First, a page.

BOSTON (CBS) – They are free! Do not pay for them!

Federal law requires each of the large reporting companies, TransUnion, Equifax and Experian, to provide you with an annual free copy of your credit report, at your request.

You can get your free report by logging on to This central site allows you to request a free credit report, once every 12 months from each of the large credit reporting companies.

You can also do it by snail mail but you’ll need to still get online at the Federal Trade Commission’s (FTC) website and download the form. You want the Annual Credit Report Request and mail it in to Annual Credit Report Request Service, P.O. Box 105281, Atlanta, GA 30348-5281.  Or you can call 877-322-8228.

It is important to be checking your credit report at least annually. Why? Because incorrect information can screw up your credit score, mess with your ability to get a loan, and the best reason to review your credit history is Identity Theft. If someone is using your Social Security number and name it will probably show up on your credit report as an account you never heard of.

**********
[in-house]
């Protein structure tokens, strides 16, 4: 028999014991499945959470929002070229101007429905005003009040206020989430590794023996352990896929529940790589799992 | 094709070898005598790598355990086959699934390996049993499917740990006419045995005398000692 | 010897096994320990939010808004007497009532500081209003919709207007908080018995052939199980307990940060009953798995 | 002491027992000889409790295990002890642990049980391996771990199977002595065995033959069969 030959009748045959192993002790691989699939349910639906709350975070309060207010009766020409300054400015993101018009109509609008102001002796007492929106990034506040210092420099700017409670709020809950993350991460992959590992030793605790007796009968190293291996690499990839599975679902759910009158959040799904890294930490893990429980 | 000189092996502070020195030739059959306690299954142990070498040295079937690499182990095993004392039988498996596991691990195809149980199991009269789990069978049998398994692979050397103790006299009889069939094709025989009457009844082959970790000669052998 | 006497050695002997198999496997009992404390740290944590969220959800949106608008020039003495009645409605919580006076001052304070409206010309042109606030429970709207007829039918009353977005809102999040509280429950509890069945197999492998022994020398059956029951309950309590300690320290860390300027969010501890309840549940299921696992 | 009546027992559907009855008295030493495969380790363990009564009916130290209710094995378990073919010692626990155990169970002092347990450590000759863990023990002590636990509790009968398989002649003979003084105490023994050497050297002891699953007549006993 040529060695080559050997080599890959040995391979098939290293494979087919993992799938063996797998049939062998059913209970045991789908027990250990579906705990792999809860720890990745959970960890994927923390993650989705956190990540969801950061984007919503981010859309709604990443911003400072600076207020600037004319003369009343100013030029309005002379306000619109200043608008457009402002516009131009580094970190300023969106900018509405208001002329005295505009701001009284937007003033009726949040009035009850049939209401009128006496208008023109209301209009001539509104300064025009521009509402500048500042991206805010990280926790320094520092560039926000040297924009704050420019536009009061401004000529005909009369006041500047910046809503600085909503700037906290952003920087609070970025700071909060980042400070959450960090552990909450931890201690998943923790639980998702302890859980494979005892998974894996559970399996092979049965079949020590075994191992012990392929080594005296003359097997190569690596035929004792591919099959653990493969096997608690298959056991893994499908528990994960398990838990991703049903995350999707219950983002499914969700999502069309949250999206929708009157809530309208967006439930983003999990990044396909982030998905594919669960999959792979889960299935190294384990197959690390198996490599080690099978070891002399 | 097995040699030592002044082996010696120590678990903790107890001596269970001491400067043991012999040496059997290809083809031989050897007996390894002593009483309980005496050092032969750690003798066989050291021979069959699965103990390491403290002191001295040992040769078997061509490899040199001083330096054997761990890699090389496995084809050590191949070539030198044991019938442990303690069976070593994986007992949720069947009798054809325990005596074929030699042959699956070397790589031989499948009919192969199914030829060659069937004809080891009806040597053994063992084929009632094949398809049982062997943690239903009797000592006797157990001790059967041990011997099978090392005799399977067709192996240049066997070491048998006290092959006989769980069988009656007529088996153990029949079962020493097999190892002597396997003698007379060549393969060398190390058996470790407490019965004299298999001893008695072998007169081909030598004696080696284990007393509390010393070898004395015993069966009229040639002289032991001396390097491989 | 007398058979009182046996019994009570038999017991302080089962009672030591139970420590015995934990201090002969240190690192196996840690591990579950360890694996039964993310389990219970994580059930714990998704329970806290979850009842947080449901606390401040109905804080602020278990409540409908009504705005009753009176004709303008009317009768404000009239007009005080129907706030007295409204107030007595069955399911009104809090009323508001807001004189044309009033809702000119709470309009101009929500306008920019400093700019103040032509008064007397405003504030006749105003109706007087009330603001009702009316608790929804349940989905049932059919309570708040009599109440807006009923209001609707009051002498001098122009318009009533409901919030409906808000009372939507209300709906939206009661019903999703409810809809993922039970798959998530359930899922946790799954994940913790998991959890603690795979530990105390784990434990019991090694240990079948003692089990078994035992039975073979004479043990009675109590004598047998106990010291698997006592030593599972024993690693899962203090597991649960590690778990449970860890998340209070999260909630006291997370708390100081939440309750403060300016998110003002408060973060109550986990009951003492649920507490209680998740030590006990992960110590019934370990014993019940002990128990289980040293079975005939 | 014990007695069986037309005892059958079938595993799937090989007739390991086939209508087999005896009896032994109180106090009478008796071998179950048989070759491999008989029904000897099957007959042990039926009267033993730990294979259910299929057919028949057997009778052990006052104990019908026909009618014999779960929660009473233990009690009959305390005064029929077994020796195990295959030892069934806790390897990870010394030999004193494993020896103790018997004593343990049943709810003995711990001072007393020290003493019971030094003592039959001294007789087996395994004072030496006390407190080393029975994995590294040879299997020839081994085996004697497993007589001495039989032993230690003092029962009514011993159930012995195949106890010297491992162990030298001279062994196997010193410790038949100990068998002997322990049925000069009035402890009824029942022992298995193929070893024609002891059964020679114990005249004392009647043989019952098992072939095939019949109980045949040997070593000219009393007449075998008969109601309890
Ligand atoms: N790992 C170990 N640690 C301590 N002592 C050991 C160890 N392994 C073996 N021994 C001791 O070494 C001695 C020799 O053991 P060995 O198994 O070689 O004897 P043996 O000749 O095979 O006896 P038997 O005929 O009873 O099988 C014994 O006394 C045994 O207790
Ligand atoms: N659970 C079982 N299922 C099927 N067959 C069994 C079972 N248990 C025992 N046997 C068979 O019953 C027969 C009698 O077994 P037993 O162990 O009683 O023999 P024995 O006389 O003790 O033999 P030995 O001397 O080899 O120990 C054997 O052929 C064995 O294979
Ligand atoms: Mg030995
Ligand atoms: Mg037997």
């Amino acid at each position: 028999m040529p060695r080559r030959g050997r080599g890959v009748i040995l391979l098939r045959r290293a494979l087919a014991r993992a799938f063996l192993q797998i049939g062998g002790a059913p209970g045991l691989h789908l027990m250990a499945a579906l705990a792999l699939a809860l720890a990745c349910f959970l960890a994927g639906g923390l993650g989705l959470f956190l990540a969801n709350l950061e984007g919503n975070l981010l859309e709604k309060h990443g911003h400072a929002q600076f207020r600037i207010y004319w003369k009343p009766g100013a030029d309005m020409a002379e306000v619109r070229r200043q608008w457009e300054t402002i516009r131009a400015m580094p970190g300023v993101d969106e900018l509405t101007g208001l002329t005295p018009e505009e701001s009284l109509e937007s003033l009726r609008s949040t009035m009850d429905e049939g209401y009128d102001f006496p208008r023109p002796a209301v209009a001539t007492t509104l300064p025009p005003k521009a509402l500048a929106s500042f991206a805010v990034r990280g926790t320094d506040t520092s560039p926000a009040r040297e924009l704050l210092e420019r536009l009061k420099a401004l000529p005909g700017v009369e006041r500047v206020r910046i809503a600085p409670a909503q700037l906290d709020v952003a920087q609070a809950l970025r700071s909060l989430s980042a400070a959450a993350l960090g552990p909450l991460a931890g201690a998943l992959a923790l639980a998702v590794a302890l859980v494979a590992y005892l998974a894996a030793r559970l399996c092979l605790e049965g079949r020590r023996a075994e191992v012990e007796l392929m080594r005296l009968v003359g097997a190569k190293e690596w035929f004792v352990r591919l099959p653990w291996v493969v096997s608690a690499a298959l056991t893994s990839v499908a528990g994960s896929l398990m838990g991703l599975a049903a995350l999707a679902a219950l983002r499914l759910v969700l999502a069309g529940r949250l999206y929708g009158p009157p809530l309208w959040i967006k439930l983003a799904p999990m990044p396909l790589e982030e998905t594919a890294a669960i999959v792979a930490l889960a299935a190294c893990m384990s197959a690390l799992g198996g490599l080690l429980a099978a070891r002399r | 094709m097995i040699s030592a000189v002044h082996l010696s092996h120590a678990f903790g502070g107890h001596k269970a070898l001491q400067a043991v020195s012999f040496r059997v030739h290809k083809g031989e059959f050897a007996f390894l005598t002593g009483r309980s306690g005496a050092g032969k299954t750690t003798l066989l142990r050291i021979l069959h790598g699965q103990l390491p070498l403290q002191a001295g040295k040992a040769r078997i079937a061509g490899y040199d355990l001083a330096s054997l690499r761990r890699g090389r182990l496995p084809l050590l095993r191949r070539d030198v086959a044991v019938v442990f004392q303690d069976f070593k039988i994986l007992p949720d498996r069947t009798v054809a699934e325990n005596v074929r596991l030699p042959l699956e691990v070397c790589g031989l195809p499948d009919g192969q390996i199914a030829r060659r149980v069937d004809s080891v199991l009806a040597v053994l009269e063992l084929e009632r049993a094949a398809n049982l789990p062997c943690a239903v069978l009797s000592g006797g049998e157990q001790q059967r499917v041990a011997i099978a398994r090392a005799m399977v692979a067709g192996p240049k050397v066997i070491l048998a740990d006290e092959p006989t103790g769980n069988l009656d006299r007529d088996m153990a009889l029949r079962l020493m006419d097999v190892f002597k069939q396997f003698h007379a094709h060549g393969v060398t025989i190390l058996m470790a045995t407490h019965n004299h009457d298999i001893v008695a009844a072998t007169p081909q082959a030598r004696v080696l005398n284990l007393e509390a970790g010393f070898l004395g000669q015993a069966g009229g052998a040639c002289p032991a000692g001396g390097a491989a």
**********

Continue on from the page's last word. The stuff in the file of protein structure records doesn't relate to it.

I would recommend spreading out your free credit reports by requesting just one every 4 months. Equifax this month, in 4 months Experian, and in 8 months TransUnion.

Your credit history will be slightly different from each of the reporting agencies for they have access to different data about you. Very few of your creditors report to all three agencies. So you do need to check all three for they don’t share their information.

Over 50% of credit reports do have errors. It took me several years to repair several errors on my credit report. At one point they had 8 different addresses for me. They had me moving often and living in 8 different places which does not bode well if a creditor is looking for stability.

The source of the errors was my kids. They both attended college in Boston and then lived in the area after graduation. As college students they moved every year. I was able to correct most of the errors online rather than using snail mail. If you find errors on your report, fix them.

If you have teenagers, check their credit history. Identity theft doesn’t just happen to grown ups! Anyone with a social security number is vulnerable. And there have been many cases where an estranged parent steals their kid’s Social Security number and uses it because their credit history is so bad.

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